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Meet Los Angeles and Pasadena Structural Engineer and Photographer: Nickolas Ha

Today we’d like to introduce you to Nickolas Ha.

Nickolas, please share your story with us. How did you get to where you are today?
I grew up surrounded by the beauty of Hawai’i. I have always had an interest in photography and videography, even from a young age. My parents have numerous photographs of me playing with a camera as a child. In terms of photography, I first started out as a landscape photographer, which in my mind is only natural considering you’re surrounded by the huge variety of gorgeous scenery that can be found in Hawai’i. I dabbled with that for several years and traveled around the world to do some travel photography as well. I would always be that guy that brought a camera everywhere, even to a casual gathering with friends. I’m not sure when, but at some point, I decided that I wanted to expand my horizons and wanted to try photographing subjects instead. I have always tended to be more of an introvert than an extrovert, so making the decision to shift towards this type of photography wasn’t the easiest for me. I knew that photographing subjects would require a lot more personal interaction than photographing landscapes, but it was a challenge I was willing to take on, to not only grow as a photographer but as a person as well. I started out doing portraiture photography, which I thought at the time was the best style for me to ease into working with subjects. I offered to take photos of family and friends, for no charge, with the hopes of getting more experience and improving in an area of photography that was new to me. This is now the area where most of my work falls under. I offer senior portrait sessions for graduates. Eventually, once I got more comfortable working with live subjects in portraiture settings, I started branching out into other styles, such as swimwear (which again, would seem pretty common living in a place like Hawai’i). Regardless of what the subject is wearing or what they look like, my goal is to convey an idea or to evoke emotion in the viewer, whether it’s happiness, anger, lust, whatever it may be. I am nowhere near where I want to be in terms of my photography skills (and I can definitely say I am far behind many others in the industry), but that’s what is great about everything we do in life; there is always room for growth and improvement and as long as we continue to pursue greatness and get better with every opportunity that arises, there is no telling what heights we can reach. That is what drives me to keep shooting and to continually learn from every experience and any mishaps that I may encounter.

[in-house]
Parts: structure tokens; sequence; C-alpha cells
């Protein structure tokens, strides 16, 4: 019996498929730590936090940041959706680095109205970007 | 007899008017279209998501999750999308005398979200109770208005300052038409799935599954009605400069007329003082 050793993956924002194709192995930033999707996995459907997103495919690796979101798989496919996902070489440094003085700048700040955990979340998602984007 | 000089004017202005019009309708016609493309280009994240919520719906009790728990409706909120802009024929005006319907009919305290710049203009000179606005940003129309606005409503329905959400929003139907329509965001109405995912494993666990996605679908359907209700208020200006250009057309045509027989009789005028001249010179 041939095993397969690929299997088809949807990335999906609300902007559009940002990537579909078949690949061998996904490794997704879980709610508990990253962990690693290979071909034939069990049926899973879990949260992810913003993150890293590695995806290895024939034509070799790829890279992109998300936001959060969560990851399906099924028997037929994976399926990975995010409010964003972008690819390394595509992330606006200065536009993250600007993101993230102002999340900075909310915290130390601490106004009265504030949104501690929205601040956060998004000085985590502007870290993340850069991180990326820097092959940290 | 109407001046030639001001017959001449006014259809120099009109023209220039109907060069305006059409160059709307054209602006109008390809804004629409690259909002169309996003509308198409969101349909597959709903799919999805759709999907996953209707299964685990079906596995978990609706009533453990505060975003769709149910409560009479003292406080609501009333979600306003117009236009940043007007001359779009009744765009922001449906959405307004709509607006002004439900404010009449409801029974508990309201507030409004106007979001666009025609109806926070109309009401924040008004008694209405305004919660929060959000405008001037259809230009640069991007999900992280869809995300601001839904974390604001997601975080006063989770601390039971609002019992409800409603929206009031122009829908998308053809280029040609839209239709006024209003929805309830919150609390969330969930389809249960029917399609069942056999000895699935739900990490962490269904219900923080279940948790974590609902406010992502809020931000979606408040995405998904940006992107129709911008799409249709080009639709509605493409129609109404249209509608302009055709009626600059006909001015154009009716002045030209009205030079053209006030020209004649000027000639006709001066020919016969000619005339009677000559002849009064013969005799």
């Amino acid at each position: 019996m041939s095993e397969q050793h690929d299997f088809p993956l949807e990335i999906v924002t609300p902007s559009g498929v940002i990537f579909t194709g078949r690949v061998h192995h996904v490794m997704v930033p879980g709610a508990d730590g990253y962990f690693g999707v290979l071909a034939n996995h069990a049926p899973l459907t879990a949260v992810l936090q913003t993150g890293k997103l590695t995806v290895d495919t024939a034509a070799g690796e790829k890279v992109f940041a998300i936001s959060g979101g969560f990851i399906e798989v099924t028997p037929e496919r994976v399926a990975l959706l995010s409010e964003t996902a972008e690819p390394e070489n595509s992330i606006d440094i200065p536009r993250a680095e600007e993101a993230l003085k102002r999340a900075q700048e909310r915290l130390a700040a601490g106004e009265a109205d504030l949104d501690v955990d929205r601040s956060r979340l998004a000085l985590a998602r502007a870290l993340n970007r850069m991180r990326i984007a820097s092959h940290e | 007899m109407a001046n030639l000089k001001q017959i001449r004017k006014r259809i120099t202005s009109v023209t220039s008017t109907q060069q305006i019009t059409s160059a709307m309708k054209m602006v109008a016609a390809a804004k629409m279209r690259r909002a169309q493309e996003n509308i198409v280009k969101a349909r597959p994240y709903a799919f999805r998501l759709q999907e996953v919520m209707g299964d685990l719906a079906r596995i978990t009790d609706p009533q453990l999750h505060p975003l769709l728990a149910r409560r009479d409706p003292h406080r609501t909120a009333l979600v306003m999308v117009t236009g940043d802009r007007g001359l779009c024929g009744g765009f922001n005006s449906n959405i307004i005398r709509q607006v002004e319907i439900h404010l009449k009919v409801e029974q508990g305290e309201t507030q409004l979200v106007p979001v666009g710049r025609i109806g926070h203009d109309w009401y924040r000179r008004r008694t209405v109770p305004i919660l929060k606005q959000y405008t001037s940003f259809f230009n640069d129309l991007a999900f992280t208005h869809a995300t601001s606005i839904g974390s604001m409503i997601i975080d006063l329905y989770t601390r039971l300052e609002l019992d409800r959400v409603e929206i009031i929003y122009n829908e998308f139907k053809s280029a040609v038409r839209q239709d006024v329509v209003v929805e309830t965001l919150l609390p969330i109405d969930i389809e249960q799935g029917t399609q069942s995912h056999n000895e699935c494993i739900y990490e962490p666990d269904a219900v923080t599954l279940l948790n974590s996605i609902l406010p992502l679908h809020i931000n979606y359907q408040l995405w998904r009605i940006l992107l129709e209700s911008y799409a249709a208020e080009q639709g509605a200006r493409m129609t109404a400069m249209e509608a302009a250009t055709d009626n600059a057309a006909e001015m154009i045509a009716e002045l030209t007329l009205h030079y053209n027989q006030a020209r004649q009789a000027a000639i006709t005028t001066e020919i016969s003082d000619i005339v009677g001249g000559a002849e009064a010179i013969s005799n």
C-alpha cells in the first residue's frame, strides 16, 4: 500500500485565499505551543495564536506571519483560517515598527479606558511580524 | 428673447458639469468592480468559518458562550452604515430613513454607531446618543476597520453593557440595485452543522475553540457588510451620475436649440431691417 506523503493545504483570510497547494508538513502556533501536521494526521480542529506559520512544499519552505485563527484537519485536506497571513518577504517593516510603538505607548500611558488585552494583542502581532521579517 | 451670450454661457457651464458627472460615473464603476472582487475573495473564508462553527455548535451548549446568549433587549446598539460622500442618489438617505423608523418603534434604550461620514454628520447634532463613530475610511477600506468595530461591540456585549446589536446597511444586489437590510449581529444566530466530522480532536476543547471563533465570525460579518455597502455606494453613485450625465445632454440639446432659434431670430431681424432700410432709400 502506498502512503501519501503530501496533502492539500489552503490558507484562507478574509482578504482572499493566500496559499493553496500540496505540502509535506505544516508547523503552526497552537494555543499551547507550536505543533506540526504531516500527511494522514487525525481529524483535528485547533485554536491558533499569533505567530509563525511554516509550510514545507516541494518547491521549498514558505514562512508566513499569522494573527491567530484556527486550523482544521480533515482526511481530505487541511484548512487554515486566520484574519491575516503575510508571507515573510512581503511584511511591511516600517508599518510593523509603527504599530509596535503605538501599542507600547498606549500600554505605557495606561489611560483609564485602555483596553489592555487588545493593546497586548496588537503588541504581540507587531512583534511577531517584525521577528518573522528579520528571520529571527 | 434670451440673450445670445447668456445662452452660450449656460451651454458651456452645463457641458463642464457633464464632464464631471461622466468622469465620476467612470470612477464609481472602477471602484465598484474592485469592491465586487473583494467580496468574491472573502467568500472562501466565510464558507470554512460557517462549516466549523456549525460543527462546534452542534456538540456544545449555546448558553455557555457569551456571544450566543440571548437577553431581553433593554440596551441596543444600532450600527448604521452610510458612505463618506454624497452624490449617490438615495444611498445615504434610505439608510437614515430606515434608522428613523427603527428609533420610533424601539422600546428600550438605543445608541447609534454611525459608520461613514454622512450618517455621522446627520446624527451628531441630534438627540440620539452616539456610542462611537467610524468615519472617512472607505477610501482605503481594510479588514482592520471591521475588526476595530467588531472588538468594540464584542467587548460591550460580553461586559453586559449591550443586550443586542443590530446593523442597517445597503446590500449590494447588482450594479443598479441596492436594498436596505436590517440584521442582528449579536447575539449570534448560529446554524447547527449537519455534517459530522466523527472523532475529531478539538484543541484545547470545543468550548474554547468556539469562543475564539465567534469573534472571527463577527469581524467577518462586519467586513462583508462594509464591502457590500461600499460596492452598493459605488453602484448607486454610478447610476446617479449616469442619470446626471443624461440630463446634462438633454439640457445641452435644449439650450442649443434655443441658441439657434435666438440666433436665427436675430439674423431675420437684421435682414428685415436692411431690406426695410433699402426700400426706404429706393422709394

Has it been a smooth road?
As mentioned in my previous response, I am naturally an introvert. It was difficult for me to take that leap into subject photography, especially starting out as a landscape photographer. But, looking back on it now, that was a very important step for me to take, especially in terms of growth, both as a photographer and person. Not many people jump from one type of photography to the other, but I found it very rewarding switching from mainly a landscape photographer to a portrait photographer. This also allowed me to expand to other styles of photography.
Money was also another obstacle. Financially, I was never in a good place to upgrade to the latest and greatest equipment, even though I might have felt that I was ready to take that step. It’s true that the quality of the photographer is exponentially more important than the equipment itself, but I can’t say I haven’t felt embarrassed showing up to photoshoots with an entry-level DSLR!

What are your plans for the future?
My undergraduate and graduate degrees are in the engineering field, so I plan to continue pursuing a successful career in the structural engineering industry. Unfortunately, because of this, photography takes a backseat to my full-time job, but I plan to continue offering my portrait services as well as continue shooting with models when I have some extra free time. Like I have alluded to before, there is no ceiling to your success as long as you continue to learn and adapt based on your experiences. While my opportunities in the photography industry will inevitably become more limited as I progress further into my engineering career, I look forward to welcoming each and every one of these opportunities as they will mean so much more to me. And hey, who knows, there could come a day when I decide to leave my engineering career behind and pursue a career in the photography industry full-time. I guess that is what makes life so exciting and limitless; I don’t know where I might end up down the road, but I’m going to make the most of each and every experience on the journey getting there.

Let’s dig a little deeper into your story. What was the hardest time you’ve had?